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Avoid the Action Bias to Make Smarter Bets

Aaron Gray

by Aaron Gray

Updated Feb 24, 2020 · 11:00 AM PST

Have you ever switched lines in the supermarket, thinking that by changing, you’re going to expedite the process? Or tried to take a shortcut through traffic, only to see it end with an even longer wait?

If either of these situations rings a bell, then you’ve fallen victim to the same cognitive bias that affects everyone from professional athletes to investors to sports bettors: the action bias.

Sometimes it’s better to fight the natural human tendency that leads us to believe that doing something is better than nothing.

To learn more about the action bias, how it affects our sports bets, and how to avoid it, read on.

What Exactly Is the Action Bias, and Where Does It Stem From?

The action bias stems from the human desire to control the situations we find ourselves in. It’s in everyone’s blood to combat feelings of helplessness. In fact, acting for the sake of acting is one of our first natural responses that fulfill our instinctive desire for control.

Understanding where this desire for control comes from (overconfidence, new ideas, panic, etc.) isn’t necessarily essential. What is integral is that action bias causes us to prefer action over inaction, even though showing restraint is almost always the more prudent move.

Sometimes it’s better to fight the natural human tendency that leads us to believe that doing something better than nothing.

Instead of thinking our actions through, we frequently default to quick solutions to the various situations we face, even when we don’t have a full understanding of whether we’re improving our circumstances or merely wasting our resources.

The Two Main Manifestations of the Action Bias

The action bias affects our decision making in two main ways:

  • When we believe there’s more value to be gained by acting than being inactive.
  • Even when the risks we face from acting and enacting are equal, we choose to act instead of practicing restraint.

As we mentioned above, we have an inherent disposition to think that making decisions slowly, showing restraint, and waiting things out isn’t as valuable as acting for the sake of acting.

However, this isn’t the case.

Action Bias Has Unexpected Roots in Professional Sports

The origins of the action bias were discovered in a 2007 study penned by Michael Bar-Ali, Ofer H. Azar et al.

These authors set out to study the wisest course of action for professional goalkeepers trying to save penalty kicks in soccer.

Goalies must immediately determine how to save the penalty shot before they observing which direction the kick will move. In order to be successful, soccer goalies must have a solid understanding of not only individual shooter’s tendencies, but also of risk and probability.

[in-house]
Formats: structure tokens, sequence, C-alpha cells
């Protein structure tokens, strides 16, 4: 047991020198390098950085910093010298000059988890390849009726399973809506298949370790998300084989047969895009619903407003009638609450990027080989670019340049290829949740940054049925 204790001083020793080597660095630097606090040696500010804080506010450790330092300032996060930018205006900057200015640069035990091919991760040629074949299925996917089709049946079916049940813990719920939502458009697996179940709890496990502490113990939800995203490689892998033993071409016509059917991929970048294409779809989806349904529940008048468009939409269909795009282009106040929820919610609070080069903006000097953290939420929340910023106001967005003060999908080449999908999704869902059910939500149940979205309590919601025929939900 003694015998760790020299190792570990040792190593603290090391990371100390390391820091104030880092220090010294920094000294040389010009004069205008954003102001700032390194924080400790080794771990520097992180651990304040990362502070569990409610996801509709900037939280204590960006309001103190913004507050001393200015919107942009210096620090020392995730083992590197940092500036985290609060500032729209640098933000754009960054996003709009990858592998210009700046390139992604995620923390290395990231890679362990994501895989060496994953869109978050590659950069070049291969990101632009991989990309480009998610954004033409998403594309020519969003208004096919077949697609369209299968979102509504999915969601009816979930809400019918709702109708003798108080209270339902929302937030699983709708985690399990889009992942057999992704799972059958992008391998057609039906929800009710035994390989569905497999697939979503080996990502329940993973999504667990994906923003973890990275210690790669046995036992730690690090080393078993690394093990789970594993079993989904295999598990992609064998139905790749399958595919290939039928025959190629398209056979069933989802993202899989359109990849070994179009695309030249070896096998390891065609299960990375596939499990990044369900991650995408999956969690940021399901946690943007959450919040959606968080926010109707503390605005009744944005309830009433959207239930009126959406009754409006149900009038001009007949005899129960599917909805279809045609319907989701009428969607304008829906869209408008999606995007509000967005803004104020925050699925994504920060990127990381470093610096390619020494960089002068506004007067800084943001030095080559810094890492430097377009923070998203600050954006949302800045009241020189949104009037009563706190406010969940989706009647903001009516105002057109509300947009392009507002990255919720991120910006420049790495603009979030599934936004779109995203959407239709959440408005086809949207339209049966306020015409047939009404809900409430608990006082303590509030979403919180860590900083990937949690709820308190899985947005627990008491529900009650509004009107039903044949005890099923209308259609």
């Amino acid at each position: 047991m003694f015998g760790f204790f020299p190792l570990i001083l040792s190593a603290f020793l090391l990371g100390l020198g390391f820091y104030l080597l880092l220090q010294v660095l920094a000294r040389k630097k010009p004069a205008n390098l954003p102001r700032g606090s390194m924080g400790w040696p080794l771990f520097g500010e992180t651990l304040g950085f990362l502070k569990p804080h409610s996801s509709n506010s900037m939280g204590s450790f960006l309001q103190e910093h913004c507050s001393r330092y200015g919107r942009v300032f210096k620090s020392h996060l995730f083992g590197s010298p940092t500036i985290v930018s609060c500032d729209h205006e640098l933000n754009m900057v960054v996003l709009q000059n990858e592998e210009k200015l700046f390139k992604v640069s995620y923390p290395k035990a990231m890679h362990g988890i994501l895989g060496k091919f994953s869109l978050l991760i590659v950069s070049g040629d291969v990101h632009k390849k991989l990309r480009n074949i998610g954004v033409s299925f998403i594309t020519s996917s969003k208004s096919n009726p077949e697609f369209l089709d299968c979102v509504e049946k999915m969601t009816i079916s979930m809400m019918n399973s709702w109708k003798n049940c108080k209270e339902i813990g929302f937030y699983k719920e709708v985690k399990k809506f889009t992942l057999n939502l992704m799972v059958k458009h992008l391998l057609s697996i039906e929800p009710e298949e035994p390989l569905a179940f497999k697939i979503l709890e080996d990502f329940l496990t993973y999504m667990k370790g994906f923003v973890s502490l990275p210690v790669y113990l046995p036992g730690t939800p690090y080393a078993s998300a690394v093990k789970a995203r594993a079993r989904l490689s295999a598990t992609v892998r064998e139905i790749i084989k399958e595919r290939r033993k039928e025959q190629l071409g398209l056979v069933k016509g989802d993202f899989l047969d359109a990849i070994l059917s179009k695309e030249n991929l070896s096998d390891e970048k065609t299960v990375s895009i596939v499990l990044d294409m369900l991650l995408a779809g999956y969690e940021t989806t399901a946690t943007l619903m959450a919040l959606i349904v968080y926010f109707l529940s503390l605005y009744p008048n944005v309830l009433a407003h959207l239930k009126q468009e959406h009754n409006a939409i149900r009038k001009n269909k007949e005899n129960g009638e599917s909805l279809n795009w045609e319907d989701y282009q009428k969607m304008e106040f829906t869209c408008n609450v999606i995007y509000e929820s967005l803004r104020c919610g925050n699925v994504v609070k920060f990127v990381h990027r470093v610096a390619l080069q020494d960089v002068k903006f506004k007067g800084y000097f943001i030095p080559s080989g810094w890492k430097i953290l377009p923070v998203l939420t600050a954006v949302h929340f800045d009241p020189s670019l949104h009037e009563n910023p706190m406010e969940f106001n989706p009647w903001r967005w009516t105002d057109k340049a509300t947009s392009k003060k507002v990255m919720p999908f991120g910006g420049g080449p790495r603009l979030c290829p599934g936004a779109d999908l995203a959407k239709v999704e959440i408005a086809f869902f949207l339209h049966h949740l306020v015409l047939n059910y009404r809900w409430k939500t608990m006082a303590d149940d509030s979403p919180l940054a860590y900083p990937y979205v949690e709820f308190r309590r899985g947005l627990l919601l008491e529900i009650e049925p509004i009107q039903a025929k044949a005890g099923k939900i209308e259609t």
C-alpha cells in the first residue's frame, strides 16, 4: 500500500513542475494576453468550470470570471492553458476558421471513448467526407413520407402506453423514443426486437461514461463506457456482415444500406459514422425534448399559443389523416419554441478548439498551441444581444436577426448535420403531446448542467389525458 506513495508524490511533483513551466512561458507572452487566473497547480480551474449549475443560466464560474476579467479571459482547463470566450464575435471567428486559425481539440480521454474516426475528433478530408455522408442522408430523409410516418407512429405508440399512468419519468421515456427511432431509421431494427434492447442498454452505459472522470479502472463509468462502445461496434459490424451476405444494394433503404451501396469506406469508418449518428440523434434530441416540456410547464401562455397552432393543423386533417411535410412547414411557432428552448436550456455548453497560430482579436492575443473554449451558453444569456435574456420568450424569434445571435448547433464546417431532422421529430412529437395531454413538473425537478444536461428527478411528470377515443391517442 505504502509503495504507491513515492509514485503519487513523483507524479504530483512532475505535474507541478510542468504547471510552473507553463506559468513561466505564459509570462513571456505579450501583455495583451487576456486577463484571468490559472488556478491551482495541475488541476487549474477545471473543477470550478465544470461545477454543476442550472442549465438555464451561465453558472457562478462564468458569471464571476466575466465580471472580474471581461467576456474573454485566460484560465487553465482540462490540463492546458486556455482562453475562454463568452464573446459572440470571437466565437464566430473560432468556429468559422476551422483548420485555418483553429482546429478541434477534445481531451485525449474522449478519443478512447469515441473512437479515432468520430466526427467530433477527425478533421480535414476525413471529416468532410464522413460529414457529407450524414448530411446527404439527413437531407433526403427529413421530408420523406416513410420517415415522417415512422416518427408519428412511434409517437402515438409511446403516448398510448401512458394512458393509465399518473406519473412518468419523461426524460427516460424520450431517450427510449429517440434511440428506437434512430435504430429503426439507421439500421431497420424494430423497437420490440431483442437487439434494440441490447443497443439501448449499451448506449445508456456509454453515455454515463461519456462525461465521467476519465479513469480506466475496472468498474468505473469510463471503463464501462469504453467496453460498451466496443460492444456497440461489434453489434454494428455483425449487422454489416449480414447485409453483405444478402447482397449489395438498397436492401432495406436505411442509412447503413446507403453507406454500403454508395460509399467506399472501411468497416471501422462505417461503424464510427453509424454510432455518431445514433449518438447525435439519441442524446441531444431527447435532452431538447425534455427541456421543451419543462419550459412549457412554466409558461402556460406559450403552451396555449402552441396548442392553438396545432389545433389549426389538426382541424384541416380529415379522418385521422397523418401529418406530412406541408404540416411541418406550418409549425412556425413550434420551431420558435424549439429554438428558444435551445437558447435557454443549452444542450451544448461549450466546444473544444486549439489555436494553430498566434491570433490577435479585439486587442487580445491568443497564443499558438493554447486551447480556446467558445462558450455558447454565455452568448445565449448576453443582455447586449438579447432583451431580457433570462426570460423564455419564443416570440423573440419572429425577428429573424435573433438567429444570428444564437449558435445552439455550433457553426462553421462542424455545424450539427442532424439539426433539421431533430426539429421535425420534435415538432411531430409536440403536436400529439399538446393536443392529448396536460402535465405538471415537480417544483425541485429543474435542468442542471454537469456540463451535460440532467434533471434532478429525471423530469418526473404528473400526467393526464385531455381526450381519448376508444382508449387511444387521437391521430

In their research, the authors uncovered startling results: In their analysis of 286 penalty kicks, they found that the majority of penalty kicks were aimed towards the center of the goal.

Consequently, the researchers determined that, statistically, the smartest strategy for professional goalkeepers to save penalty kicks was to stay in the center of the net.

The researchers found, however, that goalkeepers tended to make dramatic dives to the left or right a whopping 94%of the time. The reason was simple: the action bias.

Doing Nothing in Net Causes Discomfort and Embarrassment

The study found that getting scored on while staying in the center of the net yielded worse feelings for goalkeepers than if they got lost after dramatically diving to one side of the net. Goalkeepers felt more satisfaction knowing they had done something, even if their actions increased penalty kick success.

Clearly, the desire to do something instead of nothing was even greater than the desire to make the most informed decision to keep their opponents from scoring.

The authors followed up the study with a survey of 32 professional goalkeepers, who revealed that they were hesitant to stay in the center of the net because they were afraid of being berated by teammates, coaches, and fans for remaining stationary.

The desire to do something instead of nothing was even greater than the desire to make the most informed decision…

The Action Bias Affects Many Groups of People

The effects of the action bias reach far beyond professional soccer goalies.

A well-known study by Eugene Fama of the University of Chicago showed that patient and passive investors saw a higher ROI in their portfolios, rather than investors who felt compelled to continually move their money around. A study at the Wharton Department of the University of Pennsylvania similarly showed the merits of avoiding the action bias.